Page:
💬 Issue #37 - Ch-ch-ch-ch-changes
Turn and face the strange: work without meetings, TMI on LinkedIn, Gen Z schools their parents on a new way to work
Congratulations, it’s Friday! At EiT headquarters, we’re checking in on Shopify’s attempt to squash meeting culture; considering what counts as professional in the age of oversharing; and appreciating the perspective shift Gen Z brings to their dedicated-to-the-grind parents
LESS IS (WAY) MORE
It’s been nine months since Shopify axed most meetings across the company, and by all accounts this addition (subtraction?) to their “digital-by-design” culture has been a success. They’re forecasting 18% more shipped projects this year than in 2022, and their in-house Meeting Cost Calculator has been requested by many other organizations eager to reduce their own meeting budgets.
Shopify’s VP of employee experience, Michael Merola, stresses that whatever your org does to shape the workplace, it must be done intentionally: “Every organization needs to figure out what is the right ‘future of work’ for them . . . you need to be very intentional about it; you can’t just cross your fingers and hope it works out.”
For Shopify, this has meant creating several different types of in-person opportunities, ranging from regional social events to small-team targeted meetups, to coworking spaces in their former offices. Today more than half of the company’s employees live beyond commuting distance of one of these former offices, which Merola counts as success: “It’s opened us up to hire a much wider talent pool, and it’s opened up our employees to live where they wish to live.” And without a boatload of meetings in their calendars, employees are freed up for deep work, wherever they are.
THAT LIVEJOURNAL TO LINKEDIN PIPELINE
LinkedIn is creeping up on 1 billion users, and things are getting weird: “The number of LinkedIn posts grew 41% from 2021 to 2023. But it's the content of the posts that's shifted the most, turning LinkedIn into one of the world's strangest social networks,” reports Business Insider.
And by weird they mean personal -- though just like with professional, the definition varies, depending on your industry, generation, and style. Is it professional to broadcast your divorce to thousands of LinkedIn connections, have your post picked up by a meme account, and then threaten the owner of the meme account with bodily harm? Who knows! Close to anything goes in the gold rush of delivering your inner life to your professional networks.
As users abandon other social media platforms, will LinkedIn become our new public square? Sarah Frier of Bloomberg thinks it’s possible: "LinkedIn is becoming a site where regular people actually want to hang out and post their thoughts. It might even be cool." Maybe! Then again, coolness itself is in the eye of the beholder.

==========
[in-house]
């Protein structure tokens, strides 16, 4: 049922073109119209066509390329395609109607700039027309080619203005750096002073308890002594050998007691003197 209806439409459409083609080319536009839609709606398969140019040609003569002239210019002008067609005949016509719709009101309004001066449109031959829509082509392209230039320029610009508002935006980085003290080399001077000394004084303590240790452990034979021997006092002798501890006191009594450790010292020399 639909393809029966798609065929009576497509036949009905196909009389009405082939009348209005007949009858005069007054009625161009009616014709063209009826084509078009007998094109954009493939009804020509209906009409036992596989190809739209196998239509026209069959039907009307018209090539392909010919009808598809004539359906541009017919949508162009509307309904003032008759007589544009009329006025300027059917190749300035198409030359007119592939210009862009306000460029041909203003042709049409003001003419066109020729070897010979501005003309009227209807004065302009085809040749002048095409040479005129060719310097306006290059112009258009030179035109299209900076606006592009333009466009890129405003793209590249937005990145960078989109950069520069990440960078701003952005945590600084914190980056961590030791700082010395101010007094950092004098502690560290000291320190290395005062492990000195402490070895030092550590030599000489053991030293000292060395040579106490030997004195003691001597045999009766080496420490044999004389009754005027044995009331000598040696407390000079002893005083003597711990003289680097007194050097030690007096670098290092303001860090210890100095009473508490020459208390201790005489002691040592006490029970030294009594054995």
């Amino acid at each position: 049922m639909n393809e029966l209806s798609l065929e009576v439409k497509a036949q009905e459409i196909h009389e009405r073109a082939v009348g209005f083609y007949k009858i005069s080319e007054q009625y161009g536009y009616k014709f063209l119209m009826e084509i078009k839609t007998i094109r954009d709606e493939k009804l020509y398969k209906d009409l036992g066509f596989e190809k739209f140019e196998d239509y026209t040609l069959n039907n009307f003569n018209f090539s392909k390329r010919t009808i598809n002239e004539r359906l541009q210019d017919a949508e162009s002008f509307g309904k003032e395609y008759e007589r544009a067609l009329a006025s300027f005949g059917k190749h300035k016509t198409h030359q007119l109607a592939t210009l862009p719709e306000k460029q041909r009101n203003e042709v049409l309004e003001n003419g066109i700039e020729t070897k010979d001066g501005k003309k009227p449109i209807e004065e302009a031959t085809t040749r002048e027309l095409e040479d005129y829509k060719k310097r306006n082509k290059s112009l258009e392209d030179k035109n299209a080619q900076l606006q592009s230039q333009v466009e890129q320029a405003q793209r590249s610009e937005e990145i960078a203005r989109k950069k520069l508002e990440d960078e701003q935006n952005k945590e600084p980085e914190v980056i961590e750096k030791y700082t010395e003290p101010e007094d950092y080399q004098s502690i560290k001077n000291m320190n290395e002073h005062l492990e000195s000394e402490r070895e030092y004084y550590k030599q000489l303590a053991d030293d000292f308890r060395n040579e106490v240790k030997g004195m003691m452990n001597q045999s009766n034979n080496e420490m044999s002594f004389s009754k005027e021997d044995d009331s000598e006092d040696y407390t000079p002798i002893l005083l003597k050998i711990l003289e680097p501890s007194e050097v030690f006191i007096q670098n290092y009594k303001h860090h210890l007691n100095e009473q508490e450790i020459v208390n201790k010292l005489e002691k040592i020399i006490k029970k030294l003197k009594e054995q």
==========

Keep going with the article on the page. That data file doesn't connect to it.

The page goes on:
TALKIN’ ‘BOUT MY GENERATION
This won’t surprise anyone who’s been awake at any point in the last five years, but Gen Z knowledge workers and their parents have very different ideas about work. The WSJ talked to several parent-child pairs about their divergent workplace attitudes and expectations and found that Gen Z is in no hurry to replicate their parents’ professional trajectories.
In general, Gen Z workers aren’t necessarily looking to develop a ✨career✨ and are more focused on finding jobs that allow for workday flexibility. But when that workday is over, they’re not going to lose sleep over workplace stressors. “If work is over, work is over,” says 28-year-old Maaliyah Papillion, whose mother, Kristin Ned, is an HR professional accustomed to putting out fires at all hours of the day.
Gen Z also wants to make sure their parents and older colleagues get the recognition they deserve: “My son is good at reminding me that there’s great value in what I do, and I owe it to myself to get that value,” says Lisbeth Darsh, a marketer who recently received a promotion after heeding her son’s advice to advocate for herself.
She’s not alone: “about three-quarters of nearly 7,000 workers surveyed worldwide this summer said 20-something co-workers had influenced their attitudes toward issues such as work-life boundaries, fair pay and self-advocacy.” Good advice for any generation (just don’t ask this article’s comment section).
ELSEWHERE ON THE INTERNETS
YESTERYEAR TECH OF THE WEEK
See ya next week,
– The EiT crew at Status Hero
P.S. ICYMI, goals are gold in Status Hero, read all about it.